The Ihuatzio site's first period of occupation began about 900 AD when a group of Nahua-speaking people settled here. They found the food sources, particularly the fish in the lake, to be abundant and they developed a fairly dense population. About 1200 AD, the Purépecha-speaking Chichimecs arrived. While they were less culturally advanced than the Nahua-speakers already in residence, the Purépecha were decidedly more war-like and fairly soon extended their domination not only over the Lake Patzcuaro area but throughout Michoacan. 

The tops of the Huatziris are smooth and straight. Yet another function of the wall was to allow the cazonci (king) to move majestically along above the crowd from one end of the plaza to the other.

In the 16th Century, Spaniard Jerónimo de Alcalá described the founding of Ihuatzio in the "Relación de Michoacan," a document compiled by interviewing the surviving indigenous nobility. According to them, in the early period of the Purépecha conquest of Michoacan, a great king named Tariácuri decided to will his kingdom to his three nephews. He took them to the top of the hill called Thiapu and made three piles of dirt, set in a line. On each pile he placed a stone and an arrow. He called his nephew Hirapan over and pointed to the pile in the center and told him that this represented the town of the coyotes (Ihuatzio) and would belong to Hirapan. To Tangaxoán he gave Tzintzuntzan, and Patzcuaro went to Huiquingaje, his third nephew.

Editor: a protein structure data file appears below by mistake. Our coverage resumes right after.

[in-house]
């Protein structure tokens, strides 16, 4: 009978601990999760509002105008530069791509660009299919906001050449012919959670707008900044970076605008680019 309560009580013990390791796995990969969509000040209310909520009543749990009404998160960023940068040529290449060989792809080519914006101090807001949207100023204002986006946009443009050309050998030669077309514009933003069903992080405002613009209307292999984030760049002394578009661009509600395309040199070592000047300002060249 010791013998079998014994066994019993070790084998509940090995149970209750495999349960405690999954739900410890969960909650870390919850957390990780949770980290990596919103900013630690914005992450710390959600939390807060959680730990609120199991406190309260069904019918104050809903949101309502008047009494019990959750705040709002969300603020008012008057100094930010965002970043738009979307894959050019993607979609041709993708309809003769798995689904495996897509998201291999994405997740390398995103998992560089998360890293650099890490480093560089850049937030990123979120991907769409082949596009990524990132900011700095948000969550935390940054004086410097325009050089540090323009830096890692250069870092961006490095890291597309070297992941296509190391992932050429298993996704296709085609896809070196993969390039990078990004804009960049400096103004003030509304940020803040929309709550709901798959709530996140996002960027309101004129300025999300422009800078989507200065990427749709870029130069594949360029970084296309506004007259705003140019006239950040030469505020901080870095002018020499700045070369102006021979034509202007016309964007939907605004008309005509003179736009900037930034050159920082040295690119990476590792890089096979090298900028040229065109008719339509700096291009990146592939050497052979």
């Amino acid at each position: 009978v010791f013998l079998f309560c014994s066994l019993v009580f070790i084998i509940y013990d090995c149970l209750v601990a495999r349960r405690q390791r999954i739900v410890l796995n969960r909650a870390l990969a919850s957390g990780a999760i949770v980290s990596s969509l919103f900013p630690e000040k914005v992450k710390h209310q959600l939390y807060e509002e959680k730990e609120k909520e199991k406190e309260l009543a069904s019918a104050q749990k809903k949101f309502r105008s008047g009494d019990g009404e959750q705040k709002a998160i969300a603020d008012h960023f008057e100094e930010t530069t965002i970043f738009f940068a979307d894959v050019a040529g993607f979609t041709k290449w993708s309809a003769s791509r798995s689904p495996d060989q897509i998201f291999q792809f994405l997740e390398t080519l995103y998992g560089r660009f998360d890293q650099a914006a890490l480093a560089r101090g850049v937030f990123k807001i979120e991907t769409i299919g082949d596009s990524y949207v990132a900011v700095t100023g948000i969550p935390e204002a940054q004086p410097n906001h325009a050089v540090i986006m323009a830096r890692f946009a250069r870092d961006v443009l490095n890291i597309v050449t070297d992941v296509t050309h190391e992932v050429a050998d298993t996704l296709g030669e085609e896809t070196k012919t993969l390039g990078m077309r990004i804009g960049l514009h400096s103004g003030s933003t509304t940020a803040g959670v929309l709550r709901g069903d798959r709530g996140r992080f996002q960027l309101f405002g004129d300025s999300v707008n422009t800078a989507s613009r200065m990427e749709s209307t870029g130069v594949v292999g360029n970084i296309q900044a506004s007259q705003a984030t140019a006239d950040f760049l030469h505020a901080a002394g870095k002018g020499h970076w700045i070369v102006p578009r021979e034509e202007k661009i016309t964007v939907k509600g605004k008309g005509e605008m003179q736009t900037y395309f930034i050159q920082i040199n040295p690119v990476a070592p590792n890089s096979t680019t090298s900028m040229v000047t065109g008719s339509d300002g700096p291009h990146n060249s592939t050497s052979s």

Paralleling the southern Huatziri wall on the outside was a long walled road. Roads like this were part of Ihuatzio's ancient communications system and could also be used as defensive positions to impede an enemy attempting to assault the main Huatziri defenses. However, on the day we visited, the road was being used by a small, and very peaceable, herd of cattle that were meandering toward the pasture where they would spend the night.

King Tariácuri was one of the great Purépecha leaders during their conquest of Michoacan. While he was planning the capture of Ihuatzio, he sent his nephew Hiripan to the top of a hill north of the town to spy on the people living below. While Hiripan lay concealed, the god Curicaueri appeared to him and prophesied that he would become king. He then led his forces down upon the unsuspecting lake dwellers and captured a good many who were then given over to sacrifice. In honor of his victory, he decided to construct a temple dedicated to the worship Curicaueri and to store in Ihuatzio the treasures collected during the various military campaigns.

Plaza de Armas